Chester Square Neighbors met virtually via Zoom on June 3, where those in attendance heard from Michelle Laboy about the Friends of Chester Park concept for the improvement of different areas of the park.
Laboy said that the Friends have been talking since 2017 about the idea of unifying Chester Square, as Mass. Ave. did not originally go through the park. After urban renewal, “the city plowed right through the middle of the park,” Laboy said.
The park remains disconnected today, and the group has discussed several ideas for slowing traffic down and prioritizing pedestrian crossing. One idea is to connect the two fountains with a crosswalk, giving residents on either side a safe way to cross and visit neighbors.
Laboy said it would also reduce traffic speeds, as there is a long distance between traffic lights at Chester Square, which causes cars to speed through the area.
Other ideas for the park include having a dedicated kids’ play area or a dog park, as well as median art from a local artist, “welcoming” gates to the park, and lower bushes around the fountains. Laboy said that people were concerned about the current height of the bushes, because people could “hide in there and do bad things,” so the easiest solution is to cut them lower so people’s heads can be seen over them.
Another option instead of the bushes is to create an understory of low flowering trees and moving the benches to face closer to the entrance, but Laboy said that this option would take longer to implement than just cutting the bushes lower.
The potential kids’ space could include surfaces for kids to climb or jump on, and an area for table games like chess and checkers was also discussed, as many older people like to come to the park to play games.
Laboy said that this proposal has been presented to the City’s Chief of Streets, and that she is hoping mayor’s liaison Faisa Sharif can assist in organizing a meeting with the Boston Transportation Department as well.
South End resident William Krause said that having a spot for dogs and/or kids would activate the park and cause there to be less litter and needles. He also said he is in favor of the lower shrubs or even no shrubs at all around the fountains. He and others were interested in knowing how they can help get these ideas out to the broader community and begin to implement some of them.
He said he would like to see this park become a destination for people and not just somewhere they pass through to get somewhere else.
Cory Azmon from Rep. Jon Santiago’s office and said that “it’s not looking likely” that there will be much funding in the budget next fiscal year for park improvements.
“We still don’t have a state budget,” he said. Last year there was funding for South End Library Park as well as the Mary Longley Garden, he added.
The neighbors discussed putting a sign somewhere public with a link to the drawing of the park improvements, with a message like “Are you interested in learning more about how you can help?” to get neighbors involved in this project. They also discussed making the drawing the cover photo for the Chester Square Neighbors Facebook page, as well as putting it on the Chester Square Neighbors website. These are probably things that will not happen right away though, as the protests and recent shootings in the area are what require attention at the moment, the neighbors said.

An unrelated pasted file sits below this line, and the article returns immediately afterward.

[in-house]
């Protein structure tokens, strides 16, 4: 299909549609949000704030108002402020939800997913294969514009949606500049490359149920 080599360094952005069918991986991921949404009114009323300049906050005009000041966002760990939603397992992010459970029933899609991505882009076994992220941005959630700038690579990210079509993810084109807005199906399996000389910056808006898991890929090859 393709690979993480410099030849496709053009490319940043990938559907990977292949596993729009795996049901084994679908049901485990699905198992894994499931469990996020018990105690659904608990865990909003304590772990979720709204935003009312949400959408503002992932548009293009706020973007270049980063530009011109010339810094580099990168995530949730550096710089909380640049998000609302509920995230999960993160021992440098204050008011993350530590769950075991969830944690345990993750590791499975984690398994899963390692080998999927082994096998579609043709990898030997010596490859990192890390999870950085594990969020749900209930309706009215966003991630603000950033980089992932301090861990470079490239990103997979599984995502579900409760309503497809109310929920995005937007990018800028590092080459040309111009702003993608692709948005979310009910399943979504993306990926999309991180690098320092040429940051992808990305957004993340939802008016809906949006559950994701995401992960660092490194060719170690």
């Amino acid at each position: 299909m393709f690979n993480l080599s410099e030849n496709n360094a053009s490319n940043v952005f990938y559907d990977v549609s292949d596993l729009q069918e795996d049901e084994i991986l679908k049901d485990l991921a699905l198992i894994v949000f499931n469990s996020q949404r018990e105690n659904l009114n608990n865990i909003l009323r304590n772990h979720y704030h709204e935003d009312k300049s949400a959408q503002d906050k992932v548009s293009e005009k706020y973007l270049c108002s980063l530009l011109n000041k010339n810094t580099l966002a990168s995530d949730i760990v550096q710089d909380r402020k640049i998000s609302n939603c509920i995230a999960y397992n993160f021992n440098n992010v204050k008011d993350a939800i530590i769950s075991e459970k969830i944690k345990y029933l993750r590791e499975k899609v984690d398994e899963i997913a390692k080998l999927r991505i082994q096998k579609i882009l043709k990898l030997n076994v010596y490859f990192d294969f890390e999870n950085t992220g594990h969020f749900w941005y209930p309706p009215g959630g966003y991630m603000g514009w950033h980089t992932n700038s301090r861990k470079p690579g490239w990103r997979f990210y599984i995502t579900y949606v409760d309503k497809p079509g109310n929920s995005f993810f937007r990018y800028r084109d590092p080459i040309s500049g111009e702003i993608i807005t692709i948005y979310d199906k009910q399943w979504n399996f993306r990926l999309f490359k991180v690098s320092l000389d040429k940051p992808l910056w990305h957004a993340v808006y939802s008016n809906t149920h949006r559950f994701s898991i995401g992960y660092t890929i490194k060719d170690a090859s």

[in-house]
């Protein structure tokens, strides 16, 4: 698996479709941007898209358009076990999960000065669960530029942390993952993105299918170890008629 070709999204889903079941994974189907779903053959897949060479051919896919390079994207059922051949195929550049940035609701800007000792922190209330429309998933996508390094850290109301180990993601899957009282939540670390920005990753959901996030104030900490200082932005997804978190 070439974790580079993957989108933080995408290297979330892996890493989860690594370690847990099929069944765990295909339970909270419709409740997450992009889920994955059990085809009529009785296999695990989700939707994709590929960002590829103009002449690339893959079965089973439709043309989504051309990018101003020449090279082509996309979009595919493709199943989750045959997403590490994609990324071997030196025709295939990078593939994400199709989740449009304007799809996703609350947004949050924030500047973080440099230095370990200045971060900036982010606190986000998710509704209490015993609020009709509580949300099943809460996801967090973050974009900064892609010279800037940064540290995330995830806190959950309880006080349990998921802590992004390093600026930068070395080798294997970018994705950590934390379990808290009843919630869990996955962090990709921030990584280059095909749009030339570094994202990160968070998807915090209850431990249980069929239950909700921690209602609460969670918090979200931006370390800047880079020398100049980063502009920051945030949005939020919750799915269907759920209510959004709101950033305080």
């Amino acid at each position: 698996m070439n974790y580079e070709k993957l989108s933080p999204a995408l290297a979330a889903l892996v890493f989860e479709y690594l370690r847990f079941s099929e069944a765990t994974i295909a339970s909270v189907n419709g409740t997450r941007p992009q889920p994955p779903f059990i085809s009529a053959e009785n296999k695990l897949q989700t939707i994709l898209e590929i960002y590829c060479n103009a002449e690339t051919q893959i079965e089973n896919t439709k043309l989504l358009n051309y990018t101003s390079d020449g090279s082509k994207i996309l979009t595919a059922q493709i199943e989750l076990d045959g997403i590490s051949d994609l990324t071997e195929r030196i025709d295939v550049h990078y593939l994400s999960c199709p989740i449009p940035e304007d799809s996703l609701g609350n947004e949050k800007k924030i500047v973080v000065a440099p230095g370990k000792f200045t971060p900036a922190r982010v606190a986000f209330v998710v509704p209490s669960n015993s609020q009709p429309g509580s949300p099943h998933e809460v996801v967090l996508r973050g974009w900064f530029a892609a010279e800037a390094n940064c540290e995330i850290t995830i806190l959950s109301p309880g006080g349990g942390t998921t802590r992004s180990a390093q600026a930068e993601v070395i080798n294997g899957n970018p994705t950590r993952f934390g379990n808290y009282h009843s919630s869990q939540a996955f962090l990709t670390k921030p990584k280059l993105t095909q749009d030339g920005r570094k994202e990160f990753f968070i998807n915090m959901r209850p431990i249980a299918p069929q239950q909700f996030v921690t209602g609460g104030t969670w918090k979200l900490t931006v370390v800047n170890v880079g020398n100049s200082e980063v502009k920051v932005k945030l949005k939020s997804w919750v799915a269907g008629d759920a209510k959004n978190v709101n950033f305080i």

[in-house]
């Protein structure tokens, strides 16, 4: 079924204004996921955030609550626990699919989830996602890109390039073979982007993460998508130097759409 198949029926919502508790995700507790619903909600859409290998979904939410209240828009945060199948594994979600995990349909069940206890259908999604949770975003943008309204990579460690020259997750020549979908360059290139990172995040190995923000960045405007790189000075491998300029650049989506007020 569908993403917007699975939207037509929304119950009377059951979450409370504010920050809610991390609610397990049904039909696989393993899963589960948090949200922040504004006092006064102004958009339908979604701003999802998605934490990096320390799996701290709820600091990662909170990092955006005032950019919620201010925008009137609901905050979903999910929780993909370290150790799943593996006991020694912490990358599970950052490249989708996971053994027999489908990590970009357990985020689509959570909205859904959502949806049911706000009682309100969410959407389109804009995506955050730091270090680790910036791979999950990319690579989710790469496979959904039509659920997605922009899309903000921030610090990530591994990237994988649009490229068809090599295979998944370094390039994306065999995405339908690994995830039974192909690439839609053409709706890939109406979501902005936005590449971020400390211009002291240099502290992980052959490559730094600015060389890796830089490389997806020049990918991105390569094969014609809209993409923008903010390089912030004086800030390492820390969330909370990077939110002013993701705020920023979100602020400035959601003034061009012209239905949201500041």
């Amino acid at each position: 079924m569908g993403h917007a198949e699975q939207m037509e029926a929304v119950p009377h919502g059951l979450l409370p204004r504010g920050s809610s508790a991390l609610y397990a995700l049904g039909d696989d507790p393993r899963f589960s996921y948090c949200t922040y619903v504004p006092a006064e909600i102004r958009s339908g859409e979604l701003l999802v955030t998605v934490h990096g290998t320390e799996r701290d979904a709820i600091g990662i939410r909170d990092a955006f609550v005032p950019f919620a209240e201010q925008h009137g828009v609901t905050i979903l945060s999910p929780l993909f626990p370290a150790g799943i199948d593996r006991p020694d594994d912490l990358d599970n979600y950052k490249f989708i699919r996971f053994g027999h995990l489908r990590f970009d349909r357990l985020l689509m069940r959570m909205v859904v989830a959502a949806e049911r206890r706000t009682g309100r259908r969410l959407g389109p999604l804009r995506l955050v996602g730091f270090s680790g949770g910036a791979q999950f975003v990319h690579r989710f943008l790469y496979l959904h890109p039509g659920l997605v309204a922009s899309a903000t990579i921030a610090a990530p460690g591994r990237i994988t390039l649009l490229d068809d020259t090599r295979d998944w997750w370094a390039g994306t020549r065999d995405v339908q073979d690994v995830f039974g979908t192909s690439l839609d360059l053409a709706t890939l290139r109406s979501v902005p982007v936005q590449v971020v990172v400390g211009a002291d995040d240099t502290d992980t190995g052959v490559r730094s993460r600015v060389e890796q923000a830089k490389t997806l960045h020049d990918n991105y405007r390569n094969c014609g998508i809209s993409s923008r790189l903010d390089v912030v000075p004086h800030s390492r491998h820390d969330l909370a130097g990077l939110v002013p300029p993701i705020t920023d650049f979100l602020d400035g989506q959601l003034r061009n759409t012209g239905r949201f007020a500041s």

Part of this conversation went hand in hand with one earlier in the evening about Chester Square needing a larger number of participants. Several people made the comment that it’s always the same people who come to the meetings.
A suggestion was to make sure the official Chester Square Neighbors Facebook account has a presence on the South End Community board on Facebook.
“I think we need to make an effort to include more people in these meetings and care about the Square,” Miriam Biss said. “It’s a very small step but I think it’s a good step. When people feel that they belong to something they take better care of it.”
She suggested that socially distanced “stoop parties” might be a way to get more people involved in Chester Square Neighbors.
The neighbors also discussed how many believe that the entire neighborhood is worse with regards to trash being left out on sidewalks and in streets.
Sara Mitchell suggested a petition for “nice trash cans” to make positive change int he community instead of blaming people for leaving trash where it doesn’t belong.
Laboy suggested doing the petition via email because of COVID-19 concerns, but “people are a little oversaturated with information,” she said, so it should be a “very targeted email” sent at an appropriate time. Once enough signatures are collected, the petition would be shared with the parks department to show the community has a true interest in this.
Carol Blair also suggested creating a Google Sheet for “gripes” as well as tasks that neighbors can complete to help them feel like they are truly making a difference in the neighborhood in a way that is coordinated and productive.